GDP: Vital Gauge or Testosterone Supercharged Distraction?
Last Sunday’s New York Times made our Wall of Fame on Monday with an intelligent op-ed about how declining fertility rates is more good news than bad. Our global obsession with economic growth, however, joins overpopulation on the list of humankind’s suicidal behaviors. So my delight on Sunday was tempered somewhat by the Off the Shelf book review of G.D.P.: A Brief but Affectionate History, also in the Sunday Times. By my judgment, apparently the book is too brief, and overly affectionate.
Fred Andrews’ pro-growth perspective is apparent throughout his review. This probably means the book doesn’t offer the important and enlightened view of GDP we so badly need: Our obsession with GDP, left unchecked, will be the death of us. The book title also gives me little hope. But today I am putting the spotlight on the book review, itself. If the book gets it wrong, Andrews does nothing to point that out. The premise of the review, and I would therefore assume the book, is laid out in his first paragraph:
“A vital gauge of any nation’s prosperity, the G.D.P. has its strengths and its limitations.… The measure’s acolytes in Washington now struggle to adapt this all-important count to fit our Internet economy, where innovation is rampant and so many benefits are free.”
Andrews and the book’s author, Diane Coyle, seem to share a sense that GDP has in some ways outlived its usefulness, which is correct. But I guarantee you the main limitation of GDP is not that it fails to measure the benefits of our “Internet economy.”
We’re told “nothing in nature corresponds to ‘gross domestic product.” This reflects a basic misunderstanding of the fact that our economy is a wholly owned subsidiary of nature (completely dependent on it, and subject to its laws).
It also reveals the reviewer’s unfamiliarity with science’s best effort to measure the well-being of nature. Instead of GDP, scientists at the Global Footprint Network calculate humanity’s ecological footprint, to gauge whether we are consuming and emitting at a rate the Earth can handle year-in, year-out, or at a rate that impairs the planet’s ability to meet our needs and sustain life. Earth’s annual report, published each year by the WWF, is – I daresay – considerably more important than the quarterly estimates of GDP put out by the economic statisticians. On a full planet, every increase in GDP is a decrease in the resilience of our life-support systems.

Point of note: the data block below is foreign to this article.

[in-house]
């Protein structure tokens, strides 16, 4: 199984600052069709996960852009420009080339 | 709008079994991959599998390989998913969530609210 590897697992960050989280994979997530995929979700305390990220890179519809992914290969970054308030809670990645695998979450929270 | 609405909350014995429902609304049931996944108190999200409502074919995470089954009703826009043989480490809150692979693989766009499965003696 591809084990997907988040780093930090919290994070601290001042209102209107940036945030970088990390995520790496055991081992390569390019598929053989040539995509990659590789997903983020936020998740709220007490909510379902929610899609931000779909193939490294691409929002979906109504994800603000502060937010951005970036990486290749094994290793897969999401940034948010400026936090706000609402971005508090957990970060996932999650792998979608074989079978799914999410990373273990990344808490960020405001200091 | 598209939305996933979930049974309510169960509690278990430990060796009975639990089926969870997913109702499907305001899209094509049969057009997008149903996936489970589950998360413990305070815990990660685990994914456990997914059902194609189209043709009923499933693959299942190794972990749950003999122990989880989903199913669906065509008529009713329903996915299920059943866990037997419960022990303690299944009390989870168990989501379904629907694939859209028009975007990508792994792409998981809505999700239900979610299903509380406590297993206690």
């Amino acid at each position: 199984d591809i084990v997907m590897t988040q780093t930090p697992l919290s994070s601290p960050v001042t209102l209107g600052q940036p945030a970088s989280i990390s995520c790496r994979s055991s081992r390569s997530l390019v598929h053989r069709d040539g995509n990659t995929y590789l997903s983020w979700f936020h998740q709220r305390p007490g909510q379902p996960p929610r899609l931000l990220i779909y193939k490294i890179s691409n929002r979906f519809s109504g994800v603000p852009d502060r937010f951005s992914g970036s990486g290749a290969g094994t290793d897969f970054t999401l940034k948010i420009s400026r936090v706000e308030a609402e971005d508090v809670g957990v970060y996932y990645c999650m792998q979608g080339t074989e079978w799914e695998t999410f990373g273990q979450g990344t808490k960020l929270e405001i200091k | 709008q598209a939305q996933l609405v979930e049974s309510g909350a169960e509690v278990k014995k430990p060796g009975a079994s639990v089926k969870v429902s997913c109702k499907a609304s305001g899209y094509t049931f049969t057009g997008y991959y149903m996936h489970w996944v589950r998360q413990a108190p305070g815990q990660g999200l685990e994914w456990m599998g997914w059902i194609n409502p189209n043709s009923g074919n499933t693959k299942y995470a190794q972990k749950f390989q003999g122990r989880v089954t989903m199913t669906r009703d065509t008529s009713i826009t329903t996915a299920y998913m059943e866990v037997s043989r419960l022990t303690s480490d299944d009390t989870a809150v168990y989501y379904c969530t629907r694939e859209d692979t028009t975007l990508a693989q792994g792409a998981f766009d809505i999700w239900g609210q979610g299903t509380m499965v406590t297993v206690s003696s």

Andrews’ pro-growth paradigm is revealed throughout the review:
“Yet no one doubts that the G.D.P. is essential. Both public and private decision makers need some idea of how well the overall economy is doing.”
Looking at GDP to determine “how well the overall economy is doing,” is like watching the speedometer of your car to determine how your trip is going. You could be heading south when you meant to travel north. Your oil pressure could be dropping, your engine temperature rising, and your speedometer won’t tell you that. In fact, the faster you go, the greater the risk of your trip going very poorly. Our singular focus on GDP, and our insistence that it be rising – without regard for how that impacts the life-support systems our planet provides, is leading us in a very unsustainable direction. THAT is what is wrong with GDP. But that idea is nowhere to be found in this review, and I would guess not advanced in the book.
“Dr. Coyle concludes that while imperfect, the G.D.P. is good enough as a measure of how fast the economy is growing and better than any alternative. It is closely correlated with things that do contribute to happiness. (Nobody is happy in a recession.)”
This statement sums up well the mythology that has grown up around GDP and economic growth since we put that instrument on national dashboards. GDP has proven to have very little correlation with happiness. The fact that it is destructive nonsense is, unfortunately, not part of this review and – I must infer – not a theme visited in G.D.P.: A Brief but Affectionate History.
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